“Under the ‘development of the fuel and energy sector’, spending on RHPP for 2019 has been approved at TJS4.1bn. This is 23% of all expected revenues (including grants), or 80% of VAT – the largest single revenue item. It is also almost as much as total public spending on education (TJS4.4bn) or, for example, 2.5x the total public sector wage bill. To stress the point again, this is outright incomparable to any other country we cover,” says Grishin.
And the projection for 2020 is for TJS3.5bn, rising again to TJS5bn and TJS6.2bn in the next two years after that.
Now the first units of Rogun are online, Tajikistan can make some money from power exports. Exports of power have increased 10-fold in the last three years but they still only earned $28mn in the second quarter of this year. Nevertheless, the total of $80mn the government anticipates earning this year is an important contribution to servicing the debt.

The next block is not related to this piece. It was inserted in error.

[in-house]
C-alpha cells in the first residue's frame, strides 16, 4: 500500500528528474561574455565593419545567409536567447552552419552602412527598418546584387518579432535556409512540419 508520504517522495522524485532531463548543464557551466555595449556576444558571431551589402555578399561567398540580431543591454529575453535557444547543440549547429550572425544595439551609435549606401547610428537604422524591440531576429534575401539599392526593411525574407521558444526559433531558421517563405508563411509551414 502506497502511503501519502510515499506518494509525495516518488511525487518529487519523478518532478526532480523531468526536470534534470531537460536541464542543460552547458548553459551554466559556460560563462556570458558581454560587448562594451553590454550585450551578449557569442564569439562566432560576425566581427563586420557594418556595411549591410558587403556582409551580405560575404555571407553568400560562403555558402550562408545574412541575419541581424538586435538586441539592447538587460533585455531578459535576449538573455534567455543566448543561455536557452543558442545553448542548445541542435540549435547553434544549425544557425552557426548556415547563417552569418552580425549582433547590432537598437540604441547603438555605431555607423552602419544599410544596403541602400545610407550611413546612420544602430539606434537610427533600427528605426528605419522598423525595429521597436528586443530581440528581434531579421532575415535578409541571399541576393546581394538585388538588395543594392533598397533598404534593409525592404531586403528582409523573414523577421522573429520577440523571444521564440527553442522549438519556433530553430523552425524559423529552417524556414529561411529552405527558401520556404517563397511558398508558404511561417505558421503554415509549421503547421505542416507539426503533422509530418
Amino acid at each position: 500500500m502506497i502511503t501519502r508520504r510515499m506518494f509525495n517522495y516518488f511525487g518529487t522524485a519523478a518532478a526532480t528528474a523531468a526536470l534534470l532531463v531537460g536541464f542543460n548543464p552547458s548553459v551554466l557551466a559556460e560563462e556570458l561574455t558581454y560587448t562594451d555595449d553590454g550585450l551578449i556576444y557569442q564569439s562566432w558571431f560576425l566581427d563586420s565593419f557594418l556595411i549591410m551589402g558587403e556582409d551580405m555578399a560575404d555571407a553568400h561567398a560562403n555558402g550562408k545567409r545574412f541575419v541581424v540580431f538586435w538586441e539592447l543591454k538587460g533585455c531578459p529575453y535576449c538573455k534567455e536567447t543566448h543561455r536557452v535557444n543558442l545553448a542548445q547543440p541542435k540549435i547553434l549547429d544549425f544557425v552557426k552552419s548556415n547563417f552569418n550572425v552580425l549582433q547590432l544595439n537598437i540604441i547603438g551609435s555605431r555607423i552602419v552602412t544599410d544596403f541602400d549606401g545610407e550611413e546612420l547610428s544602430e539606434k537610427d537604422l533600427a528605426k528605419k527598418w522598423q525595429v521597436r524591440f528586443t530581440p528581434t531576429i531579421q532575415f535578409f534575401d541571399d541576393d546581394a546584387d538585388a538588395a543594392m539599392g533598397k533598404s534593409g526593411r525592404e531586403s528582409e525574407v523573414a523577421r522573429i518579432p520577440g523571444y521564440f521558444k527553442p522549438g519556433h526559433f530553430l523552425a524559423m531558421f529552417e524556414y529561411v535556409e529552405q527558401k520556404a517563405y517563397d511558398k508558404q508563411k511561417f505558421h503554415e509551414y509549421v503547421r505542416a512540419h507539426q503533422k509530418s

Another source of cash is gold mining. Both Moody’s and S&P have pointed to the country’s significant gold deposits as a potential source of income.
However, the country’s reserves are currently “very low”, according to Moody’s. Excluding gold and SDRs, the national bank’s latest reserves number in July was $355mn – and that represented a rise from a recent nadir of $275mn set in May, the lowest level since the Eurobond was placed back in 2017. It seems the government just sold four tonnes of gold to boost its reserves.
Tajikistan produces enough gold to be able to sell between $150mn and $200mn a year without running down the gold it holds in its reserves, according to VTBC estimates.
Add to this the $80mn from electricity exports the country is expecting to earn this year and the 3% of remittances the government can dedicate to debt servicing and the state has resources of around $355mn a year at most to spend on a debt repayment bill of $247mn due this year.